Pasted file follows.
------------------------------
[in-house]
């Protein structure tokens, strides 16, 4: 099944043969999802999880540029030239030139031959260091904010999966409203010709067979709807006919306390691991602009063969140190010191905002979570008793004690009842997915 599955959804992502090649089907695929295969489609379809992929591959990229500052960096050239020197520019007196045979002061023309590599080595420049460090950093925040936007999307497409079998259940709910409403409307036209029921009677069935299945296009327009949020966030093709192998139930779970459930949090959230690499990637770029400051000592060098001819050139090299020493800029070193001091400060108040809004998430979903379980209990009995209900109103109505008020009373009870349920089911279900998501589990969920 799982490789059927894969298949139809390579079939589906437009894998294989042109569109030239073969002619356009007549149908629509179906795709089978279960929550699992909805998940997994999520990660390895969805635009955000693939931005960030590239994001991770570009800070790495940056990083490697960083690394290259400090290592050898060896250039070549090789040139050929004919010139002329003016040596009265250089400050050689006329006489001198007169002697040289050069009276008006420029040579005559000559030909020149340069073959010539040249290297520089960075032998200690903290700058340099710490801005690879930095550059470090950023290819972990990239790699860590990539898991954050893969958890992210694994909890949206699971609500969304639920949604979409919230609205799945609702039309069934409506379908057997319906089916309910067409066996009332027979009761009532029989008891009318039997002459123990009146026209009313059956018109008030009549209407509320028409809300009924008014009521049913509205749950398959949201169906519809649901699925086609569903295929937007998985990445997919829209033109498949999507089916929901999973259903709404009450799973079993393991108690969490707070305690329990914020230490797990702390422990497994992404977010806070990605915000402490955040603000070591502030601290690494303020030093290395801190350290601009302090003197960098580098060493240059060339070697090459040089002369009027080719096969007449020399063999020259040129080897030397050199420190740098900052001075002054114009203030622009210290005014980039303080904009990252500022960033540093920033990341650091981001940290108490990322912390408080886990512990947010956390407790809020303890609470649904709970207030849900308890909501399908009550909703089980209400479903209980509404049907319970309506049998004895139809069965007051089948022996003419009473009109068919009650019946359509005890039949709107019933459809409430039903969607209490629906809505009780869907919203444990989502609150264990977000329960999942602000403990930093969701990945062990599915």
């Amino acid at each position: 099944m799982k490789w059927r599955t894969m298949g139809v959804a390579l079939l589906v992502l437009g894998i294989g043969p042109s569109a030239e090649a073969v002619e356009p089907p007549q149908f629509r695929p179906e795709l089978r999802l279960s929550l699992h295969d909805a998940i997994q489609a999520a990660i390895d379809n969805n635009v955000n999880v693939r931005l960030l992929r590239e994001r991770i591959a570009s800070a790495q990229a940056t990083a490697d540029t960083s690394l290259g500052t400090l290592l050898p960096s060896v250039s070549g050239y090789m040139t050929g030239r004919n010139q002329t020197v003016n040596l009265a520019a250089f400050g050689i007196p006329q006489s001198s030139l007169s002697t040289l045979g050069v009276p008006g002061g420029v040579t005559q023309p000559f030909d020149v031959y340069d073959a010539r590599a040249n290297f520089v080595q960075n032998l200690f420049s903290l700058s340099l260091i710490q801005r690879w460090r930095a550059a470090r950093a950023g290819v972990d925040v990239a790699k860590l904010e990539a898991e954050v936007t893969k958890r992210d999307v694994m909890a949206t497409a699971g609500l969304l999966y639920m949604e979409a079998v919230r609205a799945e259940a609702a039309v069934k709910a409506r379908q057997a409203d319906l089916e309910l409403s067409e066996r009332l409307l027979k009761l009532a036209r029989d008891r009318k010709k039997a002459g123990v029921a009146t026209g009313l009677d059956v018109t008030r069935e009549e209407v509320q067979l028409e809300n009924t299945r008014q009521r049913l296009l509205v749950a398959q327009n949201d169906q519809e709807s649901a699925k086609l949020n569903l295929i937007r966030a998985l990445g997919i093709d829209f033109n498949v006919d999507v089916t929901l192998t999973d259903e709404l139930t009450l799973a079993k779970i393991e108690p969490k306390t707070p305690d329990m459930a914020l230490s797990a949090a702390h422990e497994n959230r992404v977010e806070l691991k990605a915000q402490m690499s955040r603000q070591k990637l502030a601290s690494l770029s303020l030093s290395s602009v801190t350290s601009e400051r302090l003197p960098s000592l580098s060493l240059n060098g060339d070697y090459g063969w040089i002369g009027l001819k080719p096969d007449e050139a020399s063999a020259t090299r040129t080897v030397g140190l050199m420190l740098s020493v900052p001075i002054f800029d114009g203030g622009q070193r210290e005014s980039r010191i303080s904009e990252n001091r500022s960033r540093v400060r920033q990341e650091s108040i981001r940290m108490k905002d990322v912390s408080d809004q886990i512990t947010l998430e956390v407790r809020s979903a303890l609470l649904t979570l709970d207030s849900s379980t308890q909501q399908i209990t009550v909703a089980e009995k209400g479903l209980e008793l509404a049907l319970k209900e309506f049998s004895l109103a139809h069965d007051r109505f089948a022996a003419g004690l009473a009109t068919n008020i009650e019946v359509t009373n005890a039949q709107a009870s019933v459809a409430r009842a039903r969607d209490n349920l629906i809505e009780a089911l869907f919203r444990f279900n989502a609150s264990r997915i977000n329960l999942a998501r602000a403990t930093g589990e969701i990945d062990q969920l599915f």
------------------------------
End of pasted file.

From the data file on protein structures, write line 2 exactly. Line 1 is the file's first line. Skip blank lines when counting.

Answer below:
């Protein structure tokens, strides 16, 4: 099944043969999802999880540029030239030139031959260091904010999966409203010709067979709807006919306390691991602009063969140190010191905002979570008793004690009842997915 599955959804992502090649089907695929295969489609379809992929591959990229500052960096050239020197520019007196045979002061023309590599080595420049460090950093925040936007999307497409079998259940709910409403409307036209029921009677069935299945296009327009949020966030093709192998139930779970459930949090959230690499990637770029400051000592060098001819050139090299020493800029070193001091400060108040809004998430979903379980209990009995209900109103109505008020009373009870349920089911279900998501589990969920 799982490789059927894969298949139809390579079939589906437009894998294989042109569109030239073969002619356009007549149908629509179906795709089978279960929550699992909805998940997994999520990660390895969805635009955000693939931005960030590239994001991770570009800070790495940056990083490697960083690394290259400090290592050898060896250039070549090789040139050929004919010139002329003016040596009265250089400050050689006329006489001198007169002697040289050069009276008006420029040579005559000559030909020149340069073959010539040249290297520089960075032998200690903290700058340099710490801005690879930095550059470090950023290819972990990239790699860590990539898991954050893969958890992210694994909890949206699971609500969304639920949604979409919230609205799945609702039309069934409506379908057997319906089916309910067409066996009332027979009761009532029989008891009318039997002459123990009146026209009313059956018109008030009549209407509320028409809300009924008014009521049913509205749950398959949201169906519809649901699925086609569903295929937007998985990445997919829209033109498949999507089916929901999973259903709404009450799973079993393991108690969490707070305690329990914020230490797990702390422990497994992404977010806070990605915000402490955040603000070591502030601290690494303020030093290395801190350290601009302090003197960098580098060493240059060339070697090459040089002369009027080719096969007449020399063999020259040129080897030397050199420190740098900052001075002054114009203030622009210290005014980039303080904009990252500022960033540093920033990341650091981001940290108490990322912390408080886990512990947010956390407790809020303890609470649904709970207030849900308890909501399908009550909703089980209400479903209980509404049907319970309506049998004895139809069965007051089948022996003419009473009109068919009650019946359509005890039949709107019933459809409430039903969607209490629906809505009780869907919203444990989502609150264990977000329960999942602000403990930093969701990945062990599915």